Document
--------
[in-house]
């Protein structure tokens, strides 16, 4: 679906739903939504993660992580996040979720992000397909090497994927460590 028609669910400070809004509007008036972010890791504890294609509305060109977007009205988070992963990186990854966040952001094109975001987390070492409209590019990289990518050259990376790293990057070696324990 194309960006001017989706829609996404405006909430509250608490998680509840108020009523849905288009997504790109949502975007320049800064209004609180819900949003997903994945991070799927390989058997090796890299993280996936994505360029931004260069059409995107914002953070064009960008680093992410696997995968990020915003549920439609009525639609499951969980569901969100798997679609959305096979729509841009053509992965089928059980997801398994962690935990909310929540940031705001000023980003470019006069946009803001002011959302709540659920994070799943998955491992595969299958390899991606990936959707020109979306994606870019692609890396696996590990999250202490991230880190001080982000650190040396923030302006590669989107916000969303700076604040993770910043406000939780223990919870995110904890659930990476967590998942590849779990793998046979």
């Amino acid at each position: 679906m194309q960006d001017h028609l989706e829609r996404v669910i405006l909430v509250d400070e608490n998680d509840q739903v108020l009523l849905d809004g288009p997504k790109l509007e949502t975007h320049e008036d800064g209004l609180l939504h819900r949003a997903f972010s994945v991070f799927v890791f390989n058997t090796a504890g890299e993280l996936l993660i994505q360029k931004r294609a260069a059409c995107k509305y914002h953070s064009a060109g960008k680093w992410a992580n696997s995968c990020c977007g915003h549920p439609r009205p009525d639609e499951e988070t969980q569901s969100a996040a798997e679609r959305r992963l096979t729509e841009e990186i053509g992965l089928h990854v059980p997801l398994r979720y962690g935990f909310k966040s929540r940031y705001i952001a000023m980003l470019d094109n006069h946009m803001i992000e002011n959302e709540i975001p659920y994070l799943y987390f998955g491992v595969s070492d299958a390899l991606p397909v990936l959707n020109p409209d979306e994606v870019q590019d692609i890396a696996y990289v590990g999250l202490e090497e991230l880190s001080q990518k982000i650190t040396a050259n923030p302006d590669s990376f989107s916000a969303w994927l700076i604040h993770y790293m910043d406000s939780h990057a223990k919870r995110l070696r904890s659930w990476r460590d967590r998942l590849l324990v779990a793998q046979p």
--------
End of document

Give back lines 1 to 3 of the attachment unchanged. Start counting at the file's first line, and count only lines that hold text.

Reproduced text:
[in-house]
């Protein structure tokens, strides 16, 4: 679906739903939504993660992580996040979720992000397909090497994927460590 028609669910400070809004509007008036972010890791504890294609509305060109977007009205988070992963990186990854966040952001094109975001987390070492409209590019990289990518050259990376790293990057070696324990 194309960006001017989706829609996404405006909430509250608490998680509840108020009523849905288009997504790109949502975007320049800064209004609180819900949003997903994945991070799927390989058997090796890299993280996936994505360029931004260069059409995107914002953070064009960008680093992410696997995968990020915003549920439609009525639609499951969980569901969100798997679609959305096979729509841009053509992965089928059980997801398994962690935990909310929540940031705001000023980003470019006069946009803001002011959302709540659920994070799943998955491992595969299958390899991606990936959707020109979306994606870019692609890396696996590990999250202490991230880190001080982000650190040396923030302006590669989107916000969303700076604040993770910043406000939780223990919870995110904890659930990476967590998942590849779990793998046979």
């Amino acid at each position: 679906m194309q960006d001017h028609l989706e829609r996404v669910i405006l909430v509250d400070e608490n998680d509840q739903v108020l009523l849905d809004g288009p997504k790109l509007e949502t975007h320049e008036d800064g209004l609180l939504h819900r949003a997903f972010s994945v991070f799927v890791f390989n058997t090796a504890g890299e993280l996936l993660i994505q360029k931004r294609a260069a059409c995107k509305y914002h953070s064009a060109g960008k680093w992410a992580n696997s995968c990020c977007g915003h549920p439609r009205p009525d639609e499951e988070t969980q569901s969100a996040a798997e679609r959305r992963l096979t729509e841009e990186i053509g992965l089928h990854v059980p997801l398994r979720y962690g935990f909310k966040s929540r940031y705001i952001a000023m980003l470019d094109n006069h946009m803001i992000e002011n959302e709540i975001p659920y994070l799943y987390f998955g491992v595969s070492d299958a390899l991606p397909v990936l959707n020109p409209d979306e994606v870019q590019d692609i890396a696996y990289v590990g999250l202490e090497e991230l880190s001080q990518k982000i650190t040396a050259n923030p302006d590669s990376f989107s916000a969303w994927l700076i604040h993770y790293m910043d406000s939780h990057a223990k919870r995110l070696r904890s659930w990476r460590d967590r998942l590849l324990v779990a793998q046979p």